There are no dreams deferred for the producers of the Denzel Washington-led revival of A Raisin in the Sun. In its first full week since its April 3 opening, director Kenny Leon’s well-reviewed revival earned a remarkable $1.18 million, according to figures from the Broadway League covering ticket sales for the week ending April 13. That makes it the fifth highest-grossing show of the week and the only non-musical to cross the seven-figure threshold. And thanks to premium ticket prices as high as $348, Raisin actually exceeded the estimated gross potential of the Ethel Barrymore Theatre by 16 percent. READ FULL STORY
Tag: Denzel Washington (1-10 of 21)
King Kong ain’t got s–t on superstar Denzel Washington (at least, not until the beast’s new musical declares a firm date next season), as the movie megastar touched down on Broadway for the first time since his Tony-winning turn in August Wilson’s Fences in 2010. And like that heralded revival, he once again got raves from most outlets. Also receiving raves this week was Wicked star Idina Menzel, who dazzles in If/Then, the new tuner by the Next to Normal team of Brian Yorkey and Tom Kitt. And though the young fans who adore her voice in Frozen may, well, freeze at the prospect of their favorite snow queen Elsa singing a song called “What the F–k?”, her Tony buzz and emotion-rich work has assured her status in the Broadway diva pantheon. (And speaking of Frozen, EW posted video of Smash alum Jeremy Jordan nailing Menzel’s signature Disney tune “Let It Go.” Seriously, check it out.) READ FULL STORY
Spoiler Alert: If you haven’t watched Side Effects or Flight and don’t want them to be spoiled for you, stop reading now!
Not too long ago, my roommate and I decided to enjoy a Friday night in with nothing but some microwave popcorn and whatever we could find on On Demand. And after flipping through On Demand’s entire library, it seemed we would be spending the evening with Channing Tatum, Rooney Mara, and Jude Law in Side Effects, which looked like some sort of psychological thriller. Let me refresh your memory. Here’s the trailer:
After watching the trailer, we felt sufficiently prepared for a psychological puzzle/love story. Too bad it actually ended up being less of a psychological puzzle and more of an average hoax movie. Not only did Tatum’s character die like 20 minutes into the movie — there goes my eye candy (Sorry, Jude) — but the thriller aspect of the film had nothing to do with drugs or anyone’s psychological problems but rather with super manipulative women. And to top it all off, the love story I ended up getting was between Catherine Zeta-Jones and Rooney Mara? I don’t understand!
Maybe I wouldn’t have disliked the movie so much if going into it I had watched a trailer that adequately prepared me for what I was about to see. Let’s face it: A misleading trailer can ruin a movie, or, as was the case with Flight, it can just really throw you off.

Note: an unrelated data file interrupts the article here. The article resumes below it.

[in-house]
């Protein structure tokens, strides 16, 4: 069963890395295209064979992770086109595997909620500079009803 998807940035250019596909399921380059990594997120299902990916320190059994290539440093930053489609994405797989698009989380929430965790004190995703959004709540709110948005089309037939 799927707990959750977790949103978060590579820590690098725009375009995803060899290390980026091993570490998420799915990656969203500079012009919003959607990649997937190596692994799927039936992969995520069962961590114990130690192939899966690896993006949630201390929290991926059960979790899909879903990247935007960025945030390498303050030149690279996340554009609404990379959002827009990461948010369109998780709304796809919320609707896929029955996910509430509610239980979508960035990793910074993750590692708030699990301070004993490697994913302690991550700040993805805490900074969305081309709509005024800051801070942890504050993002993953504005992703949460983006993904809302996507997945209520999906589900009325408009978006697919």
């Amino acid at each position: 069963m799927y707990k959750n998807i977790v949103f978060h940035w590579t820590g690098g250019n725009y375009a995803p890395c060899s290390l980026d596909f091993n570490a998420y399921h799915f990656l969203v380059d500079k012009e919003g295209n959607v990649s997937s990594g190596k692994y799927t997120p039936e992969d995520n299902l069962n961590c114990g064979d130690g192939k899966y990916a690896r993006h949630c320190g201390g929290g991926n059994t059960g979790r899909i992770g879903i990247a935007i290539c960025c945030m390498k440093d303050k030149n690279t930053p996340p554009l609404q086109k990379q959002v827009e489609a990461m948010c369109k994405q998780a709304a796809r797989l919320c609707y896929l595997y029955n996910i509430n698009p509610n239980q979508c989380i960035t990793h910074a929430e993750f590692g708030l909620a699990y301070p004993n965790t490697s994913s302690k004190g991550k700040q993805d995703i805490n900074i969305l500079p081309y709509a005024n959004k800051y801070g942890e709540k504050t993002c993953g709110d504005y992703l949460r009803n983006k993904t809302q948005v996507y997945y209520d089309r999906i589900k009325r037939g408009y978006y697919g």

Let me start by saying that I loved Flight. It was a great film. But, going into it, I expected a story about a respected pilot who was being falsely accused of alcohol abuse after he landed a plane that just about any other pilot would have crashed. Or perhaps he wasn’t being falsely accused at all, but regardless, I expected to be on his side. I was ready to cheer him on and scream “How dare they!” and “Show some respect! He was the only one who could’ve landed that plane!” at the screen. It also didn’t help that Denzel Washington played the pilot — how could you not root for Denzel?!
Instead, what I got was one of the most in-depth, frustrating, and powerful stories about addiction I had ever seen. I spent the entire film with my fists clinched as I watched Washington’s character give in to his addiction, therefore ruining his life. I did want to scream at the screen, but it had nothing to do with defending the man in front of me. I was in for much more of an emotional roller coaster than I had expected, all because the trailer hadn’t properly prepared me. Thanks a lot.
These are both pretty big examples of misleading trailers. Most of the time, the misleading elements are just one aspect of the trailer: It presents something as a comedy that is really a drama, or it shows every funny scene in the entire movie in the trailer, so you’re left with a not-very-funny film. Or, in my case, you’re left screaming at the man you came prepared to love, or you’re left with a lot of Jude Law when you were hoping for a lot of Channing Tatum.
Now it’s your turn! What are your trailer pet peeves? Have you ever been completely mislead by a film’s trailer?
It looks like Cicely Tyson’s recent Tony triumph in The Trip to Bountiful might be sparking more Broadway returns for veteran actresses off the boards for 30-plus years. Diahann Carroll, a Tony winner herself who hasn’t appeared in a Broadway show since a stint in Agnes of God in 1983, will return to the New York stage playing the award-winning role of Lena Younger, opposite the already-announced Denzel Washington (who won a Best Actor Tony for the revival of August Wilson’s Fences in 2010) playing Walter, in a revival of Lorraine Hansberry’s A Raisin in the Sun, concerning a lower-middle-class African-American family in the 1950s trying to determine what to do with inherited money that might provide them a better living.
Joining Washington and Carroll will be Oscar nominee Sophie Okonedo (Hotel Rwanda) as Walter’s wife Ruth, Tony winner Anika Noni Rose (Caroline, or Change) as Walter’s younger sister Beneatha, and Lucky Guy‘s Stephen Tyrone Williams as Nigerian student Joseph. Kenny Leon, who also helmed the Washington-Viola Davis production of Fences, will direct the revival of the legendary play, recently selected by EW as one of the 10 best plays of all time.